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OPINION | EDITORIAL: Different points of view

December 13, 2021 at 2:00 a.m.

The General Assembly is back home again, having done its business in only a few days last week. So no per diem and mileage for lawmakers this week. We think.

But most Arkansawyers probably don't mind paying per diem and mileage for last week. For legislators went to Little Rock to lower taxes. According to the papers, Gov. Asa Hutchinson signed bills "that authorized the largest tax cut in the state's history," and he seemed glad of it. The laws would, among other things, reduce the state's top individual and corporate income tax rates, consolidate the state's low- and middle-income tax tables, and create a "nonrefundable income tax credit for low-income taxpayers."

Michael Wickline's story in this paper notes: "The income tax cut will mean $474 more in the pockets of a couple each making $42,000 a year . . . ."

Not everybody was happy.

One group, Arkansas Advocates for Children and Families, said the state should be investing in things like caseworkers for the foster care system, child care and giving more workers more skills for jobs.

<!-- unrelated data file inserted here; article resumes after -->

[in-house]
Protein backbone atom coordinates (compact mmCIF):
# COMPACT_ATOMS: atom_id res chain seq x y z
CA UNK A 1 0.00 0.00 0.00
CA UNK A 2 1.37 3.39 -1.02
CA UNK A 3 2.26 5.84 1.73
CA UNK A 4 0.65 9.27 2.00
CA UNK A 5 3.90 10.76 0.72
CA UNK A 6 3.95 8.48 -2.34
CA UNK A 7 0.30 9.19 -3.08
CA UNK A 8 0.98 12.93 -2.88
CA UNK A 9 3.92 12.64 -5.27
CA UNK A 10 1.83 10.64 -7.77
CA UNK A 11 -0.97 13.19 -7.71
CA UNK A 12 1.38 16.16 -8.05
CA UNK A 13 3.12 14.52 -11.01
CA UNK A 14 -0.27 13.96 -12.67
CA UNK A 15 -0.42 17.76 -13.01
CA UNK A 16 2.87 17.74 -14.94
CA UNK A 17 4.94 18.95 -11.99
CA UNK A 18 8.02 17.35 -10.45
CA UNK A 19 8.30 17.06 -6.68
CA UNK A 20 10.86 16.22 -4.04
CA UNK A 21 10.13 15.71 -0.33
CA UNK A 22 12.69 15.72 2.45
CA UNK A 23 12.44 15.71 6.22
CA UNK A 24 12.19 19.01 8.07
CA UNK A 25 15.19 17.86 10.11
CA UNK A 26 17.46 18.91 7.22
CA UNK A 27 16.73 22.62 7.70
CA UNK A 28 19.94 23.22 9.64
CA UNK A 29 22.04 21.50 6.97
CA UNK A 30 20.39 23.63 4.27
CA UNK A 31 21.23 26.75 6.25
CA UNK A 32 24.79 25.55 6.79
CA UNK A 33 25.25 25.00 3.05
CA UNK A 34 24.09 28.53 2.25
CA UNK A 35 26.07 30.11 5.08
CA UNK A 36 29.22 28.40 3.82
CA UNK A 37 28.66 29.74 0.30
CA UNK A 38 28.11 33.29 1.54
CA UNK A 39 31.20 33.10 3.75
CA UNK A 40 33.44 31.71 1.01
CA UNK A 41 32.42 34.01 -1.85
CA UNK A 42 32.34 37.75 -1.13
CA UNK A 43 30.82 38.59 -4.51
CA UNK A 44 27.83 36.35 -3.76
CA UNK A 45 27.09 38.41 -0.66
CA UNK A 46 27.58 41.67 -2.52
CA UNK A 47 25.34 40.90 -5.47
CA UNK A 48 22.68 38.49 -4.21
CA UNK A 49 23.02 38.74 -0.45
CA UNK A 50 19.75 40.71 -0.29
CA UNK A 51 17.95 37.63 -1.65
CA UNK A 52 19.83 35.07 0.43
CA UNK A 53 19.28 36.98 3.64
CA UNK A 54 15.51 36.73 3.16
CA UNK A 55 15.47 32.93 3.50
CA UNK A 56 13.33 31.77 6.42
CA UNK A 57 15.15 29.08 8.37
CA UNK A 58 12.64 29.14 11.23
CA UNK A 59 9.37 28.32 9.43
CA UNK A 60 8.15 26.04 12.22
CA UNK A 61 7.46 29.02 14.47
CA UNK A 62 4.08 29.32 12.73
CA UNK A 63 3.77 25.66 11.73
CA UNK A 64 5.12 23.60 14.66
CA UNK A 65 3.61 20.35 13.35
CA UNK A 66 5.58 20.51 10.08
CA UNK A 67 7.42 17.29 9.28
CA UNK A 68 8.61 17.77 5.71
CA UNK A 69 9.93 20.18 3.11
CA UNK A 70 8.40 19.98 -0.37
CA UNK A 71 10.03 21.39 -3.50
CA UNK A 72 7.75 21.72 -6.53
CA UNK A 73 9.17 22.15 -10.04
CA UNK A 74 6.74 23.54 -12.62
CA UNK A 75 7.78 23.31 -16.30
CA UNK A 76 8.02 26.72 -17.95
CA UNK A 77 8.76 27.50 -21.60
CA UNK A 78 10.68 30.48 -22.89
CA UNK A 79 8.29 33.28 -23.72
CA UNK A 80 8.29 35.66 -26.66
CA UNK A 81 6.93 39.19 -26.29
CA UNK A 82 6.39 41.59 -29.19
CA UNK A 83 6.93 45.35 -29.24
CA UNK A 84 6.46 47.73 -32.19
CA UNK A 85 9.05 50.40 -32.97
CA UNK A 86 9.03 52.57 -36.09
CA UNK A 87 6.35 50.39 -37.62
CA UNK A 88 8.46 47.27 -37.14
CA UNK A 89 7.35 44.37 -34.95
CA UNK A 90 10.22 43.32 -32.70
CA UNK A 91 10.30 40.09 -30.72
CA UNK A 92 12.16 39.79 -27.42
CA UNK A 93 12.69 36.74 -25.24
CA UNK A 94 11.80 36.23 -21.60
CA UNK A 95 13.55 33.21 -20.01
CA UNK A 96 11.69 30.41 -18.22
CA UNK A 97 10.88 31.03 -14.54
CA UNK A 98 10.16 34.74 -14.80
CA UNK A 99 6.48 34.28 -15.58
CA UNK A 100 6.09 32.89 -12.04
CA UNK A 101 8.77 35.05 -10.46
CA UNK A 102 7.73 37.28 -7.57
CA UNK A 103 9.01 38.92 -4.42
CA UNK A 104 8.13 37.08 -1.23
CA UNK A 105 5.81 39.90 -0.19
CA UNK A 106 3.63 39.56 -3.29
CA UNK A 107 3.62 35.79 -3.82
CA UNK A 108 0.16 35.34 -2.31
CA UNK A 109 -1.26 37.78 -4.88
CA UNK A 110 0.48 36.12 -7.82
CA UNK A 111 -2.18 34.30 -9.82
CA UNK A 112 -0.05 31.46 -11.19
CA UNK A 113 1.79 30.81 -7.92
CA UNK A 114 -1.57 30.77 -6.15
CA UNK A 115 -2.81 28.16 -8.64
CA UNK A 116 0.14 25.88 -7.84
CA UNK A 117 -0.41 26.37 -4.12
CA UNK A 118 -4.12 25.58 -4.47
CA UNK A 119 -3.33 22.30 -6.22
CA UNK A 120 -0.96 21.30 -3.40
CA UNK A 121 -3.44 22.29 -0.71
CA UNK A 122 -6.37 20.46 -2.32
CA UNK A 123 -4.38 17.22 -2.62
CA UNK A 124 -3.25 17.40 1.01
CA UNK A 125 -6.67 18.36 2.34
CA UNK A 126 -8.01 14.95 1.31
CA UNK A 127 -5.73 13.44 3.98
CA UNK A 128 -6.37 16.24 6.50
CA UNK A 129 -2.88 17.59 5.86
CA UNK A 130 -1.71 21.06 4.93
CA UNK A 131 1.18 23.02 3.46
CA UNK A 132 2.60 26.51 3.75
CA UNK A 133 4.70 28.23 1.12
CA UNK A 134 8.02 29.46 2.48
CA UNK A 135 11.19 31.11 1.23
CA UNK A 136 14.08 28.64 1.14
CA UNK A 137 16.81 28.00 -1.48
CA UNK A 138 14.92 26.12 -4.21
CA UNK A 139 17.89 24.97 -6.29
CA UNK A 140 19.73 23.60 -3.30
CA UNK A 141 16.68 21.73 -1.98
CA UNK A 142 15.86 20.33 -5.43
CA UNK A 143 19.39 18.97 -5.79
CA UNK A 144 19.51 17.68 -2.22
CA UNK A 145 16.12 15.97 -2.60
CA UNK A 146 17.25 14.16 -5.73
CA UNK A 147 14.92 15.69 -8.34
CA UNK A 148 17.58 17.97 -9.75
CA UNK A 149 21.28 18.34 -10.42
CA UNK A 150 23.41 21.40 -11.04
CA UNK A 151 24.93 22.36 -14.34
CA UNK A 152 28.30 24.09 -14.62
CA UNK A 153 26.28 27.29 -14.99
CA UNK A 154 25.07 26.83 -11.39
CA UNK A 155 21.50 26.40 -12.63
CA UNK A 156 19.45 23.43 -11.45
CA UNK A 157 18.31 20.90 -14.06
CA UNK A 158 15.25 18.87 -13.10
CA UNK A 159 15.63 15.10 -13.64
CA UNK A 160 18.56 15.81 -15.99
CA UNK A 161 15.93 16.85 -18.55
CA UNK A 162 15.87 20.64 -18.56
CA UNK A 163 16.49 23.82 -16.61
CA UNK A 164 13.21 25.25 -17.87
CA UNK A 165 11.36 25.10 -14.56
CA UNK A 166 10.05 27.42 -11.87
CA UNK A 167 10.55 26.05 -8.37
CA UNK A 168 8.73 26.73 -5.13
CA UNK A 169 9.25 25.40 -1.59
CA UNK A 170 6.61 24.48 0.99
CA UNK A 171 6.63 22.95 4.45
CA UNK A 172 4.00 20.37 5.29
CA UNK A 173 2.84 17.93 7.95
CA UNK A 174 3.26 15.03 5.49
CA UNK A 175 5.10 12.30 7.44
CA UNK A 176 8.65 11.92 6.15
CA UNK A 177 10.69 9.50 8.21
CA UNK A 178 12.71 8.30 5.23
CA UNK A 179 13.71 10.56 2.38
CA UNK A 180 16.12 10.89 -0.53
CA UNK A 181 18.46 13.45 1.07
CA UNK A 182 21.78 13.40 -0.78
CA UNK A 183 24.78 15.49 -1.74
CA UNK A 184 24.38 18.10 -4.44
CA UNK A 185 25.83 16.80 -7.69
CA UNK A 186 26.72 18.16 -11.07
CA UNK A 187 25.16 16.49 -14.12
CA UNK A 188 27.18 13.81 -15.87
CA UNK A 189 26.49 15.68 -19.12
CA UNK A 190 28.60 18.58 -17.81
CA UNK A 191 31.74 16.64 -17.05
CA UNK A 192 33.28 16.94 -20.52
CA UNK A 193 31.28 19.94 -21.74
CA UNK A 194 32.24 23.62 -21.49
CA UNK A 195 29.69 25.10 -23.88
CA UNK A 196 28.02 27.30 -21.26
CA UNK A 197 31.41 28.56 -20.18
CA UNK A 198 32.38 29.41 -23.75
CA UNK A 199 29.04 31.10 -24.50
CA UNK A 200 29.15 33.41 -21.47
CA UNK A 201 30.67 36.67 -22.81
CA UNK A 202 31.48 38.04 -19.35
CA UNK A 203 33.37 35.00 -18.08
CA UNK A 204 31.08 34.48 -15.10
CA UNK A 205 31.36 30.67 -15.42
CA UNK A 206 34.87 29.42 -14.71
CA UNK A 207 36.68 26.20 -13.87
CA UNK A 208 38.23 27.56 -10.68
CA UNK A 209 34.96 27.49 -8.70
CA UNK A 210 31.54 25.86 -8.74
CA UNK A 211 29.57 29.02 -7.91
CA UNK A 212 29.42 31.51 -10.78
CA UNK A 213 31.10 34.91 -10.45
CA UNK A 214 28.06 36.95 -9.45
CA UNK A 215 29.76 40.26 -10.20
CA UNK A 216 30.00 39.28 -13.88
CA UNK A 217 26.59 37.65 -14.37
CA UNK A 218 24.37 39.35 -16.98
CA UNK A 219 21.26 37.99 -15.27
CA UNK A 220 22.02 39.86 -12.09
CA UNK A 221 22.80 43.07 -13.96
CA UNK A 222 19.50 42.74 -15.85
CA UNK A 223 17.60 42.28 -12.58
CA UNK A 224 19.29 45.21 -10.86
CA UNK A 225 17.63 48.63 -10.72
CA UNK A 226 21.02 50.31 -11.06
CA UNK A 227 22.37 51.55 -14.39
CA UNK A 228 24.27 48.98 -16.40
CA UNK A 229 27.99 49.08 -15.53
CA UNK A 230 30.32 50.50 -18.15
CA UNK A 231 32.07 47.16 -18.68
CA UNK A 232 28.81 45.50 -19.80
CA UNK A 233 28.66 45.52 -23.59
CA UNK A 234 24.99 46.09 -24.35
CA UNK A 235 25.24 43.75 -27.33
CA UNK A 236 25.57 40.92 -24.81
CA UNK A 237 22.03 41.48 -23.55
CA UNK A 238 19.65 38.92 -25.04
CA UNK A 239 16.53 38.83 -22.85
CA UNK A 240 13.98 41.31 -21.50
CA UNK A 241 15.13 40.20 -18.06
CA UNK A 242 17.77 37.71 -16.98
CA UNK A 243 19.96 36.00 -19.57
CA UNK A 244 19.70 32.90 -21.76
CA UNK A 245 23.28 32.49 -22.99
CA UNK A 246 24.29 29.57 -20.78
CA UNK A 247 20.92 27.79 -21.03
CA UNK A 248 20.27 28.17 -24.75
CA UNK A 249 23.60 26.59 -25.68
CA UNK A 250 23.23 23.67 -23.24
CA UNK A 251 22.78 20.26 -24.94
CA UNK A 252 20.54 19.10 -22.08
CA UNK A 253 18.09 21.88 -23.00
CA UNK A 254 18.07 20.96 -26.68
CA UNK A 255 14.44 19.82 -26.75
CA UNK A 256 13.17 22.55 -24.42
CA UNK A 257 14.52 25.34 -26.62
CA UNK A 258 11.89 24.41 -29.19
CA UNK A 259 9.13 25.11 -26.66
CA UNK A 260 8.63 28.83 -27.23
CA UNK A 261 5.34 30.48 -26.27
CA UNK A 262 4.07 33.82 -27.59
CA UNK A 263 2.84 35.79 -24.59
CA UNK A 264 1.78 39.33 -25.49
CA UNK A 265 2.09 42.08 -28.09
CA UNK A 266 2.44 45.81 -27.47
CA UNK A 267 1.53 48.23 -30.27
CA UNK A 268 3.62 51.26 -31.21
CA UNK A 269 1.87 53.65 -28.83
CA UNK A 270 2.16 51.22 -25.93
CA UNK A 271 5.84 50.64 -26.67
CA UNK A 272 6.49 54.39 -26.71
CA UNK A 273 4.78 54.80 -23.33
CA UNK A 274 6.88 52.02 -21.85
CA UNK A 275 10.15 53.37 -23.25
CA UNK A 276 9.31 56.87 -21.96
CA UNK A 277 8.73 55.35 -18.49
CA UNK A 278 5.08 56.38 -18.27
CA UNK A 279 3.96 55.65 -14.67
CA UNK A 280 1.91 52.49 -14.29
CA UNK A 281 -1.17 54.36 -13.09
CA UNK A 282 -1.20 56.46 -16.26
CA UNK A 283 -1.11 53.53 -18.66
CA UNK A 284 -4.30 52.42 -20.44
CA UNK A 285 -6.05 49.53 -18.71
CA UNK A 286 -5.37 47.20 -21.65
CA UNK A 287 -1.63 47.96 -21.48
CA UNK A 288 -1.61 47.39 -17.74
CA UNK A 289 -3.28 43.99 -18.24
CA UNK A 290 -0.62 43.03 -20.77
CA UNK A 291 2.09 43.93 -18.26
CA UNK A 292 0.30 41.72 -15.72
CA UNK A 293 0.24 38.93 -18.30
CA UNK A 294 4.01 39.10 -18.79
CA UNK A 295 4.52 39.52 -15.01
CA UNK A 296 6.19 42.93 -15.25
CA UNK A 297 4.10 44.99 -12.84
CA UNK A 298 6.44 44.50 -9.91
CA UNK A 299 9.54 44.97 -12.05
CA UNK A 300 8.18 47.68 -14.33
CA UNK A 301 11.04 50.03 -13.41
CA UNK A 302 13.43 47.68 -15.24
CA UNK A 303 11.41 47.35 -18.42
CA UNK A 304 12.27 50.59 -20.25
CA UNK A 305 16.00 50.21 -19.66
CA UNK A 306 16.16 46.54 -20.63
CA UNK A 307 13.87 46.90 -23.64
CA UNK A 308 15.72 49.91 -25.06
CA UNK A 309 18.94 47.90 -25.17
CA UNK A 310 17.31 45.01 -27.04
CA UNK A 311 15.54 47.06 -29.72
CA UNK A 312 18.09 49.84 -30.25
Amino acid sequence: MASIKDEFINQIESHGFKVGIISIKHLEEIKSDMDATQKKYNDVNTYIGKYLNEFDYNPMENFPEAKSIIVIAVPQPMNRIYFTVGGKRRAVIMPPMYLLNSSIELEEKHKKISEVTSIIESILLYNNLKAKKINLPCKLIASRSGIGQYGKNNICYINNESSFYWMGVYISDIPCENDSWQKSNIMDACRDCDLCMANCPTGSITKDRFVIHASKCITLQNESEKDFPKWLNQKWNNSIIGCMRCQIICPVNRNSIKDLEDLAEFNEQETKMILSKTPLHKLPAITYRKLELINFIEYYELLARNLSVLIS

Now, it's difficult to argue with any outfit that calls itself "Arkansas Advocates for Children and Families"--for who doesn't advocate for children and families?--but we'll have to agree with the governor and the Ledge on this one. The choices are to give government the money and hope it spends the cash efficiently, or give the money back to taxpayers and hope they do.

Most Arkansans probably trust themselves with (their own) money. And probably can spend it more efficiently than any government agency.

While we applaud the governor and Legislature for taking an incremental approach to making Arkansas slightly more competitive with other states, they missed a great opportunity to take a major step to spur economic growth in Arkansas. If they had an enacted a provision to waive any state income tax for the first five years but only for new residents of Arkansas, we would have been far more competitive with Texas and Tennessee. Those new residents, while not paying income tax, would pay sales tax, property tax and multiple other taxes, and open savings accounts in Arkansas banks who could lend more money, make more charitable donations here, and maybe even open new businesses, all with the multiplier effect. Indeed we would have been the first state in America to make this offer, which would have given us incredible media exposure alerting those considering a move on a key advantage to come to Arkansas. Maybe the governor and Legislature will seize that opportunity next time.


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